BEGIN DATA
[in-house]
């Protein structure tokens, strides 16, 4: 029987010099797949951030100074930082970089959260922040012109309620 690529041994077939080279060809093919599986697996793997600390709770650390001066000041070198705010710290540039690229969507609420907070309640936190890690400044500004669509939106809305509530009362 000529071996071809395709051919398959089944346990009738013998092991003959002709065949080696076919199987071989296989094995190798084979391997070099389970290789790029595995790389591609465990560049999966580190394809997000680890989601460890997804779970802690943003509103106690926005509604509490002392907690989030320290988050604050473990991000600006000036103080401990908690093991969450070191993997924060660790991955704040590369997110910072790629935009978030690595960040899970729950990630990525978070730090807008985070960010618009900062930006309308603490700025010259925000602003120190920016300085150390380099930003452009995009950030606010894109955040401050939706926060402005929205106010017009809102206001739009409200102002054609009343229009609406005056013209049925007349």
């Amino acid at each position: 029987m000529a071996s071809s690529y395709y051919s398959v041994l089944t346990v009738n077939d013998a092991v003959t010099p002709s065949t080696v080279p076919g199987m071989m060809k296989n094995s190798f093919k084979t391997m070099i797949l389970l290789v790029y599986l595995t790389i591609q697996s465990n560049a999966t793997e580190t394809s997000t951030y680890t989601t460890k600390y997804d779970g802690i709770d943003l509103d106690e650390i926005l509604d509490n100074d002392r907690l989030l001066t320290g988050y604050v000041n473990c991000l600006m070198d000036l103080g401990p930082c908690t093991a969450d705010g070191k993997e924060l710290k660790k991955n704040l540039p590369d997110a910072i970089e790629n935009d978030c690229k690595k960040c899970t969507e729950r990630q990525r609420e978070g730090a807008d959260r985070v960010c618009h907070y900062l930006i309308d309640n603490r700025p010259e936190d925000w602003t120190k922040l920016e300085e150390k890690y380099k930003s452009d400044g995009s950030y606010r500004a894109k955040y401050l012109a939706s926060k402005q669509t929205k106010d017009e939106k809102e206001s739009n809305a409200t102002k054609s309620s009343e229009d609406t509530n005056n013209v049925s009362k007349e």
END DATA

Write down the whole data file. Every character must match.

[in-house]
């Protein structure tokens, strides 16, 4: 029987010099797949951030100074930082970089959260922040012109309620 690529041994077939080279060809093919599986697996793997600390709770650390001066000041070198705010710290540039690229969507609420907070309640936190890690400044500004669509939106809305509530009362 000529071996071809395709051919398959089944346990009738013998092991003959002709065949080696076919199987071989296989094995190798084979391997070099389970290789790029595995790389591609465990560049999966580190394809997000680890989601460890997804779970802690943003509103106690926005509604509490002392907690989030320290988050604050473990991000600006000036103080401990908690093991969450070191993997924060660790991955704040590369997110910072790629935009978030690595960040899970729950990630990525978070730090807008985070960010618009900062930006309308603490700025010259925000602003120190920016300085150390380099930003452009995009950030606010894109955040401050939706926060402005929205106010017009809102206001739009409200102002054609009343229009609406005056013209049925007349």
């Amino acid at each position: 029987m000529a071996s071809s690529y395709y051919s398959v041994l089944t346990v009738n077939d013998a092991v003959t010099p002709s065949t080696v080279p076919g199987m071989m060809k296989n094995s190798f093919k084979t391997m070099i797949l389970l290789v790029y599986l595995t790389i591609q697996s465990n560049a999966t793997e580190t394809s997000t951030y680890t989601t460890k600390y997804d779970g802690i709770d943003l509103d106690e650390i926005l509604d509490n100074d002392r907690l989030l001066t320290g988050y604050v000041n473990c991000l600006m070198d000036l103080g401990p930082c908690t093991a969450d705010g070191k993997e924060l710290k660790k991955n704040l540039p590369d997110a910072i970089e790629n935009d978030c690229k690595k960040c899970t969507e729950r990630q990525r609420e978070g730090a807008d959260r985070v960010c618009h907070y900062l930006i309308d309640n603490r700025p010259e936190d925000w602003t120190k922040l920016e300085e150390k890690y380099k930003s452009d400044g995009s950030y606010r500004a894109k955040y401050l012109a939706s926060k402005q669509t929205k106010d017009e939106k809102e206001s739009n809305a409200t102002k054609s309620s009343e229009d609406t509530n005056n013209v049925s009362k007349e």